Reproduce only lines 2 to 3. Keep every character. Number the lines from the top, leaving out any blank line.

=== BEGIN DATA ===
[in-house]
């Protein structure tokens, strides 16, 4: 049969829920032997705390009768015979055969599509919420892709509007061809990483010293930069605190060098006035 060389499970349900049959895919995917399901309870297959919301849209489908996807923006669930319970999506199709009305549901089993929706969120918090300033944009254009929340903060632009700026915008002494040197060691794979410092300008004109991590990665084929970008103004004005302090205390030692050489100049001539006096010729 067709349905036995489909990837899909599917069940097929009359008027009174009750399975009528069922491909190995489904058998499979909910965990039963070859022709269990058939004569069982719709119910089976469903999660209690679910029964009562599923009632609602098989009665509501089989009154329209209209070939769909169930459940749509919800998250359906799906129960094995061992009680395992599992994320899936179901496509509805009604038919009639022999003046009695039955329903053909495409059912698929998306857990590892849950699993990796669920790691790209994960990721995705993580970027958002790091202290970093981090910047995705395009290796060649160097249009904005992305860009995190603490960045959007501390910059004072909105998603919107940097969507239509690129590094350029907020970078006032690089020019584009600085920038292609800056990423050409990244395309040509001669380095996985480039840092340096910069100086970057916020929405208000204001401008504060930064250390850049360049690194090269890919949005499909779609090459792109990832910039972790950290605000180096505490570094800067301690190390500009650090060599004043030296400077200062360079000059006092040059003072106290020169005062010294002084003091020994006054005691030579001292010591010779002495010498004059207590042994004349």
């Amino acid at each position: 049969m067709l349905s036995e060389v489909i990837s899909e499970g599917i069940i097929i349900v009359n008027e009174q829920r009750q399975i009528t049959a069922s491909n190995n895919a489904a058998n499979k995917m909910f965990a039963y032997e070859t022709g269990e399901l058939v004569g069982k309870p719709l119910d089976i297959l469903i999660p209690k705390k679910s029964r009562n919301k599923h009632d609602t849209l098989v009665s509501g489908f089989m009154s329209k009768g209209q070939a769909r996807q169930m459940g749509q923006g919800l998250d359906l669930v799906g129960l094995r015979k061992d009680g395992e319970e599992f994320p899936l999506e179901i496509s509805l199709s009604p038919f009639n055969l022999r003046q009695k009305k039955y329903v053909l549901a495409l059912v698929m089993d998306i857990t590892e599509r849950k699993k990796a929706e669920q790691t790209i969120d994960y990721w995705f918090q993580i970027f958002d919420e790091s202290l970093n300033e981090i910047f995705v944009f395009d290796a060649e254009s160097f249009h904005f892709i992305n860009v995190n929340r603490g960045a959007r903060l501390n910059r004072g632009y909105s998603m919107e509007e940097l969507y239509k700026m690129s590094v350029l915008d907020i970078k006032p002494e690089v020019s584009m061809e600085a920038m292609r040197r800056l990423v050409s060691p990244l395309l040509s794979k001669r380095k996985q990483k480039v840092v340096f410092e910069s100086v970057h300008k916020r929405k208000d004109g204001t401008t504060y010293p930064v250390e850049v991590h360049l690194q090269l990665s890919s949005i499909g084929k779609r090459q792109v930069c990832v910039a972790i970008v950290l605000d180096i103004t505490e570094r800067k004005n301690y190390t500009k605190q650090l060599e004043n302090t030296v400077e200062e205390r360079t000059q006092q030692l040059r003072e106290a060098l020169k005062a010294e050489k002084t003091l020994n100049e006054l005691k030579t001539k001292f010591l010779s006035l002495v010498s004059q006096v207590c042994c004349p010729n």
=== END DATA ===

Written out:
């Protein structure tokens, strides 16, 4: 049969829920032997705390009768015979055969599509919420892709509007061809990483010293930069605190060098006035 060389499970349900049959895919995917399901309870297959919301849209489908996807923006669930319970999506199709009305549901089993929706969120918090300033944009254009929340903060632009700026915008002494040197060691794979410092300008004109991590990665084929970008103004004005302090205390030692050489100049001539006096010729 067709349905036995489909990837899909599917069940097929009359008027009174009750399975009528069922491909190995489904058998499979909910965990039963070859022709269990058939004569069982719709119910089976469903999660209690679910029964009562599923009632609602098989009665509501089989009154329209209209070939769909169930459940749509919800998250359906799906129960094995061992009680395992599992994320899936179901496509509805009604038919009639022999003046009695039955329903053909495409059912698929998306857990590892849950699993990796669920790691790209994960990721995705993580970027958002790091202290970093981090910047995705395009290796060649160097249009904005992305860009995190603490960045959007501390910059004072909105998603919107940097969507239509690129590094350029907020970078006032690089020019584009600085920038292609800056990423050409990244395309040509001669380095996985480039840092340096910069100086970057916020929405208000204001401008504060930064250390850049360049690194090269890919949005499909779609090459792109990832910039972790950290605000180096505490570094800067301690190390500009650090060599004043030296400077200062360079000059006092040059003072106290020169005062010294002084003091020994006054005691030579001292010591010779002495010498004059207590042994004349």
């Amino acid at each position: 049969m067709l349905s036995e060389v489909i990837s899909e499970g599917i069940i097929i349900v009359n008027e009174q829920r009750q399975i009528t049959a069922s491909n190995n895919a489904a058998n499979k995917m909910f965990a039963y032997e070859t022709g269990e399901l058939v004569g069982k309870p719709l119910d089976i297959l469903i999660p209690k705390k679910s029964r009562n919301k599923h009632d609602t849209l098989v009665s509501g489908f089989m009154s329209k009768g209209q070939a769909r996807q169930m459940g749509q923006g919800l998250d359906l669930v799906g129960l094995r015979k061992d009680g395992e319970e599992f994320p899936l999506e179901i496509s509805l199709s009604p038919f009639n055969l022999r003046q009695k009305k039955y329903v053909l549901a495409l059912v698929m089993d998306i857990t590892e599509r849950k699993k990796a929706e669920q790691t790209i969120d994960y990721w995705f918090q993580i970027f958002d919420e790091s202290l970093n300033e981090i910047f995705v944009f395009d290796a060649e254009s160097f249009h904005f892709i992305n860009v995190n929340r603490g960045a959007r903060l501390n910059r004072g632009y909105s998603m919107e509007e940097l969507y239509k700026m690129s590094v350029l915008d907020i970078k006032p002494e690089v020019s584009m061809e600085a920038m292609r040197r800056l990423v050409s060691p990244l395309l040509s794979k001669r380095k996985q990483k480039v840092v340096f410092e910069s100086v970057h300008k916020r929405k208000d004109g204001t401008t504060y010293p930064v250390e850049v991590h360049l690194q090269l990665s890919s949005i499909g084929k779609r090459q792109v930069c990832v910039a972790i970008v950290l605000d180096i103004t505490e570094r800067k004005n301690y190390t500009k605190q650090l060599e004043n302090t030296v400077e200062e205390r360079t000059q006092q030692l040059r003072e106290a060098l020169k005062a010294e050489k002084t003091l020994n100049e006054l005691k030579t001539k001292f010591l010779s006035l002495v010498s004059q006096v207590c042994c004349p010729n």